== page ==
1 Dan. ix.26, 27.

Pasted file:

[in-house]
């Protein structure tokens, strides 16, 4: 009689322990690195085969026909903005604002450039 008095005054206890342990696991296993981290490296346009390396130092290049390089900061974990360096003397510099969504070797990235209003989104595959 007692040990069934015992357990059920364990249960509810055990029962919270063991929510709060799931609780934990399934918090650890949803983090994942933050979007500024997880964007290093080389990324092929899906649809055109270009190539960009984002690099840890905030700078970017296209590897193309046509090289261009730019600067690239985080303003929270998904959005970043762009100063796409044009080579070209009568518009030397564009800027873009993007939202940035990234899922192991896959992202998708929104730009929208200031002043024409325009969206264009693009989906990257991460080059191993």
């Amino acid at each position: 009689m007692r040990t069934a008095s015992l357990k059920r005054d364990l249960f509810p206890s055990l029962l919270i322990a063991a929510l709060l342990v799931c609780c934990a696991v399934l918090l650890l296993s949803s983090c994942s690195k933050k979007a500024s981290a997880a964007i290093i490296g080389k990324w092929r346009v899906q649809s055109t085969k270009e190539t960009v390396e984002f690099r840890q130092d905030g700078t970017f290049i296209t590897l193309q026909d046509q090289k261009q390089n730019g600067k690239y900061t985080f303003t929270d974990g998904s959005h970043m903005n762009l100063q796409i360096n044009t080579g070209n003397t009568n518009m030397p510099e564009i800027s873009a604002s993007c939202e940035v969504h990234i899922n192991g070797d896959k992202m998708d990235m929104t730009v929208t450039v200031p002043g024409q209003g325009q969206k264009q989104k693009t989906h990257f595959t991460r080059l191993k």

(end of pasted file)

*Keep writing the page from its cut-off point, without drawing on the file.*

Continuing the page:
1 It may not be superfluous to adduce one instance of this kind, especially as it is a passage less frequently quoted than many others. It is taken from Quinctilian's celebrated Institutio Oratoria, lib. iii. § 7., and is there introduced quite incidentally, where the author is pointing out the proper topics for laudatory or invective orations. He says: Et est conditoribus urbium infame, contraxisse aliquam perniciosam ceteris gentem, qualis est primus Judaica: superstitionis auctor. "It is a reproacli to the founders of cities, to have drawn together some tribe of men, who should prove a pest to other nations, as was the case with the originator of the Jewish superstition." Such a sentence, so introduced by a grave and philosophical writer, shews in the strongest possible light, the contempt and aversion associated with the name of Moses and the Jews in his mind, and among the people for whom he wrote.—Quinctilian flourished near the end of the first century after Christ.—J. S.